You only need to uprate the CPD, if you expect the load on the circuit to be increased.
    One thing I would suggest, is that you check the fuse in the boiler plug.
    13A is not usual, it is more common for a 3A fuse to be used.
  7. jimwillsher

    jimwillsher Member

    Many thanks again. My only reason for doing this is that I've always understood this method to be "less safe" than a ring, in that the current from all sockets is going through a single point - similar to the limits on spurs I imagine. But I agree, it's probably a lot of effort when the current system is safe, especially as it's a 16A breaker.

    And you're right, it's a 3A fuse in the boiler.

    Many thanks for your help, appreciated. I'll leave well alone :)


    Jim
  8. J.P.

    J.P. New Member

    What's a CPD Spin?
  9. seneca

    seneca Screwfix Select

    It all seems like a perfectly normal radial circuit. Radial's are not less safe than rings provided the correct fuse/circuit breaker is in use, in the case of 2.5mm. t/earth this would be 16 or 20 amp. Leave it alone would be my advice Jim!
  10. seneca

    seneca Screwfix Select

    Circuit protective device J P.
  11. J.P.

    J.P. New Member

    Oh right. Cheers Sen.
  12. Crazy Eddie

    Crazy Eddie New Member

    Always thought radials were safer than rings, full stop.
  13. spinlondon

    spinlondon Member

    Not really, easier to test maybe, easier to fault find, but not particuarly safer.
  14. seneca

    seneca Screwfix Select

    Jim, earlier you said you thought  radials were "less safe" than rings, now you're saying you thought radials were safer than rings, make your mind up!
  15. neil2jo

    neil2jo New Member

    Only just read your post and skipped a lot of the answers after the 1st few replies, but for info as other have said the 16amp should protect the usage of the sockets indentified, however regs say that each circuit should have a dedicated fuse/mcb, therefor isolation can be identified for the correct circuits and for the purpose of electrians testing correct reads of Z's and continuity can be achieved

    Therefore given your situation you could do 1 of the following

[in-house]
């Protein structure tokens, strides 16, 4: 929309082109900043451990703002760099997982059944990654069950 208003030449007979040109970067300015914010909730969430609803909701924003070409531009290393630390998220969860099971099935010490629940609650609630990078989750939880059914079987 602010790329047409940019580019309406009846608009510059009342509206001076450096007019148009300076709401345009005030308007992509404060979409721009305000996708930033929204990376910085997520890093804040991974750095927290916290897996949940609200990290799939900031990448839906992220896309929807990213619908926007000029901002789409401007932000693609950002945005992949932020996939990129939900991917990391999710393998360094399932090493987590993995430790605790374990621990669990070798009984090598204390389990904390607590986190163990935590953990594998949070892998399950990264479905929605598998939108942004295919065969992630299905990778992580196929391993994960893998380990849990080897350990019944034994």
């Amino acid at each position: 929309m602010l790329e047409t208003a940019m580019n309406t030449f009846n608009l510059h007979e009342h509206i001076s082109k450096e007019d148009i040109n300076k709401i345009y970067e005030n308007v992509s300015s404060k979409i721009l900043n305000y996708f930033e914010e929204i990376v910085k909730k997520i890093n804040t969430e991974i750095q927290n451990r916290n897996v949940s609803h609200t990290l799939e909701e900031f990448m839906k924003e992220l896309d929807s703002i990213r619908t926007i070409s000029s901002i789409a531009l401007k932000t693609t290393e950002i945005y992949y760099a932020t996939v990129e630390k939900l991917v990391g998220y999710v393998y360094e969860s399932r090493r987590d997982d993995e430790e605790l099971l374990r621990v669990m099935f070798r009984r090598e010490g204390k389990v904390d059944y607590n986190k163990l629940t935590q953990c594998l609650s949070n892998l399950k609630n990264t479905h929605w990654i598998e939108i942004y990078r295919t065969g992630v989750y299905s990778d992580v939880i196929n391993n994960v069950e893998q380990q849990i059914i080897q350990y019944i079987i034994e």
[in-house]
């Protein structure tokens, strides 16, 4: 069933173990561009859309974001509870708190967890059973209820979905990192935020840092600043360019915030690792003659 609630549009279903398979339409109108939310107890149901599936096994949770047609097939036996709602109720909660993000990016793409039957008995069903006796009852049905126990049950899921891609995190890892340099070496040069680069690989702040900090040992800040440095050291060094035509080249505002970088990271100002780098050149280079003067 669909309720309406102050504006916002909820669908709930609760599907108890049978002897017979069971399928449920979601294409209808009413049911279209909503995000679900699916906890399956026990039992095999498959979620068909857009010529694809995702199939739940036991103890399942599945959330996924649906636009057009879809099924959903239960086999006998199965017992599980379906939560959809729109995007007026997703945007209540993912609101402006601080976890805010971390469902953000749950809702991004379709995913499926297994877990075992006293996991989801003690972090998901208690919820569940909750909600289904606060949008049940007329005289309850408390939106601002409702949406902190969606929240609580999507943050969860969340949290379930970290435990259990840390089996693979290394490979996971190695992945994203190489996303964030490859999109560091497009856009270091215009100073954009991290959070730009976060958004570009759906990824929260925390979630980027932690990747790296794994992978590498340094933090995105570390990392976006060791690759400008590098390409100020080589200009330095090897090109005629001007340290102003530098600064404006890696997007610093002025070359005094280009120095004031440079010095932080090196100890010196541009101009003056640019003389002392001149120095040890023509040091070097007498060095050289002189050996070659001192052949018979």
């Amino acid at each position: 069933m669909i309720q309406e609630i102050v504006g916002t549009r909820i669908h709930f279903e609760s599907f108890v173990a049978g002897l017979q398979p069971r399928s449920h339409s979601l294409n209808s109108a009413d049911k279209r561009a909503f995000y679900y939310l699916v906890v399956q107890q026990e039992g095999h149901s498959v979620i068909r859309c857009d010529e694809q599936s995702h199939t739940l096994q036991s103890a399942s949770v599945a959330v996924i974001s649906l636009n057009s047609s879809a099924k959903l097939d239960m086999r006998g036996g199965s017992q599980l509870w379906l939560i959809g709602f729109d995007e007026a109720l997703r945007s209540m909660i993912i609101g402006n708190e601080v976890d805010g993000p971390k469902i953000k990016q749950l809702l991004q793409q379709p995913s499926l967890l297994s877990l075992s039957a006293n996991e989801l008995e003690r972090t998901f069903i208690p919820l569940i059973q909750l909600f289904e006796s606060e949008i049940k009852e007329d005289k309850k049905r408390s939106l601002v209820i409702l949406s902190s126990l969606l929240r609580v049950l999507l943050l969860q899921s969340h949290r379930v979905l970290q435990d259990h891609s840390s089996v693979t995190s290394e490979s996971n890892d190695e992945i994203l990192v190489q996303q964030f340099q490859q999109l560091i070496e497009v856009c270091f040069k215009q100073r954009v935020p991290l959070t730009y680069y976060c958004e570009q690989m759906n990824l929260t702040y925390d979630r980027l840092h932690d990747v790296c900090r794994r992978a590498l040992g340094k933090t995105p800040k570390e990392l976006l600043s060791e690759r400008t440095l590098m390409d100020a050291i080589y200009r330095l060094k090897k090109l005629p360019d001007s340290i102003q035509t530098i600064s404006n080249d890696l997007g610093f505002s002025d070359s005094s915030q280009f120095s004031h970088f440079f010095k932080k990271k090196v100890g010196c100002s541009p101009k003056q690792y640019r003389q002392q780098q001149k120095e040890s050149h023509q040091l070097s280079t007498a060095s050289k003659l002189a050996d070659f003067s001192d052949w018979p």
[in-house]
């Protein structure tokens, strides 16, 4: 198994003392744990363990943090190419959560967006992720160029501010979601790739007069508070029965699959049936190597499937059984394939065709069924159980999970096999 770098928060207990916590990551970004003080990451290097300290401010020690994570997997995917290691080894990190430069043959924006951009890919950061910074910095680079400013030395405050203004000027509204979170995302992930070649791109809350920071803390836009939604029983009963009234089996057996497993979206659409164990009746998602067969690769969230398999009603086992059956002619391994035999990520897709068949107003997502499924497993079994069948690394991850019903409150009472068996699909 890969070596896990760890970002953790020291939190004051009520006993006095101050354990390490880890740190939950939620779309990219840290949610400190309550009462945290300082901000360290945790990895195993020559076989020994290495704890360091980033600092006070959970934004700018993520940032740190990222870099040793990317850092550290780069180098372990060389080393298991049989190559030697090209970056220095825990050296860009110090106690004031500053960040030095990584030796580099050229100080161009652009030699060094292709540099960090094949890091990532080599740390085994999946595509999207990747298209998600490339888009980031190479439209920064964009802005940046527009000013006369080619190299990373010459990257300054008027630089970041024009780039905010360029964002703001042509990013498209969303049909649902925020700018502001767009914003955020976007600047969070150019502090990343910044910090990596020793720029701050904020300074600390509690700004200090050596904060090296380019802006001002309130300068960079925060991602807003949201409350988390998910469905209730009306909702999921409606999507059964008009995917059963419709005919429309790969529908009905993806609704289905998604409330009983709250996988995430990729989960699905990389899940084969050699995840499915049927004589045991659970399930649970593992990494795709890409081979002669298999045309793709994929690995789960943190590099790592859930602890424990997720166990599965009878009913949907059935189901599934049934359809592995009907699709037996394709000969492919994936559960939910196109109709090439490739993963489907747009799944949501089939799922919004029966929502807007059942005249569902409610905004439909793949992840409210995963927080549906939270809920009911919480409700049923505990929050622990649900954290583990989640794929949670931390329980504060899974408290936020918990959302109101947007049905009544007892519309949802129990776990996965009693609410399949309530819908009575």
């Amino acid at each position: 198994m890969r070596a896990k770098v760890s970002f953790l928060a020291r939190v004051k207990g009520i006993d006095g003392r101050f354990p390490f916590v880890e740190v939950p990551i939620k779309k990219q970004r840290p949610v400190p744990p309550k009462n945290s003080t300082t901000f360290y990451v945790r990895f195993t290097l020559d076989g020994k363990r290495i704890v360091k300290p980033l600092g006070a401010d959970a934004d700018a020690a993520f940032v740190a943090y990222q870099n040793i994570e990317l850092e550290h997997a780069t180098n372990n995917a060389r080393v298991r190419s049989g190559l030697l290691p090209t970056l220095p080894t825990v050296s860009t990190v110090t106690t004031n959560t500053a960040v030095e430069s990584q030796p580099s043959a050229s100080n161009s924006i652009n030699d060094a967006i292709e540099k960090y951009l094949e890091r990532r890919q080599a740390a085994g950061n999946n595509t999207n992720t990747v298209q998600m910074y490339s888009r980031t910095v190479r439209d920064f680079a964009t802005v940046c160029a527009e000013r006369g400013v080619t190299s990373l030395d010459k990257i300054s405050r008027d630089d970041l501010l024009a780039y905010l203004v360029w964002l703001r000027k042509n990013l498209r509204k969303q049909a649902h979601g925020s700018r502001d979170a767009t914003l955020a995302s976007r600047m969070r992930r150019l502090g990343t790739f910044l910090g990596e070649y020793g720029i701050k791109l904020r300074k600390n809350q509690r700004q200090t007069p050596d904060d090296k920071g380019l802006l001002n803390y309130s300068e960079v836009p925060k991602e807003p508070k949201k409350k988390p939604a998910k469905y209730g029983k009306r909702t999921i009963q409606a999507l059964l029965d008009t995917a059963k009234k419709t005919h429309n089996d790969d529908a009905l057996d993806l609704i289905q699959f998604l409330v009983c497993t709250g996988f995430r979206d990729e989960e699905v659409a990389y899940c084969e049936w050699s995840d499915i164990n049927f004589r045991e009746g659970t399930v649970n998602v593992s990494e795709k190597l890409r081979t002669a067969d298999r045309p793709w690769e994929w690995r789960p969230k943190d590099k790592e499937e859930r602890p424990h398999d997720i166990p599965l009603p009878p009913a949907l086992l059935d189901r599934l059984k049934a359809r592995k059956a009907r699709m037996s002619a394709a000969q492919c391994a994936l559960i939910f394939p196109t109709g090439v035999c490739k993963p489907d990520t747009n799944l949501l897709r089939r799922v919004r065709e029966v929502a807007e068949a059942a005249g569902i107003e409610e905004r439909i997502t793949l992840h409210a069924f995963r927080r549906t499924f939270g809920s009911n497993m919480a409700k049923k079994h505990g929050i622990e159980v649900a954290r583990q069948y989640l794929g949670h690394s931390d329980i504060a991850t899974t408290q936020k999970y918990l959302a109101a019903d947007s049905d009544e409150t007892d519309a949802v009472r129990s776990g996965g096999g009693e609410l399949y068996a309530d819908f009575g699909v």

a:  create a ring from the 2 radials you have, by joing the ends of the radial togther using 2.5mm t&e, therefore requiring the MCB to upped a 32amp...changing the design of circuit requires a reg electrican to sign off ;)

    b: seperate the 2 radials and all being you have a spare way (slot) on your consumer add another 16amp/20amp fuse/mcb for the 2nd radial.... changing the design of circuit requires a reg electrican to sign off ;)

    c: Leave it and pretend you dont know any better :(

    Please note whilst you may have an RCd board 2003, likley some circuits are not protected by RCD, any circuits buried in walls (most) require that they are protected by RCD's, so if you dont touch and presume you dont have an RCD, everything is fine, touch/alter circuits and all of sudden you  need RCD protection
  16. neil2jo

    neil2jo New Member

    anyone who is NICEIC and attended 17th courses since its launch may well have had the bonus info thrown at them, that is likley over the next few years that the UK will work towards radials, in line with europe, who don't install rings.

    It is felt that radials are easy to indentify risks/problems....a very quick example is if 1 of the live/phase comes loose in a ring circuit, the socket will continue to work at the risk of arcing etc, no one might find out and problem goes on as 1 phase is still connected and therefore all sockets work, however the potential load of the circuit is now on perhaps 100m of 2.5mm taking all kitchen appliances + house hold equipment.
    Given the same senario in a radial, the customer would spot a non working socket or more and call a sparky.
  17. sparky Si-Fi

    sparky Si-Fi Well-Known Member

    Seggragation of circuits is an inspection aspect, but without spoutin' like a regs book, the cable is protected for the loads it will intentionly supply,

    A boiler is looking at 1A tops, with the pump being the main drag,as for the garage door and the double sockets, as stated its all fused to protect

    Leave it as it is.

    One thing I do not encourage, is telling folk step by step to go rodgering about changing radials to Ring finals in a chat room

    Changing the design of a circuit requires a registered spark to sign it off ;)

    No spark is going to stick his neck on that chopping block.
  18. sparky Si-Fi

    sparky Si-Fi Well-Known Member

    The IET are not looking into withdrawing the Ring final circuit,

    The never ending souring price of copper may have something to do with it, as this was the reason for its introduction.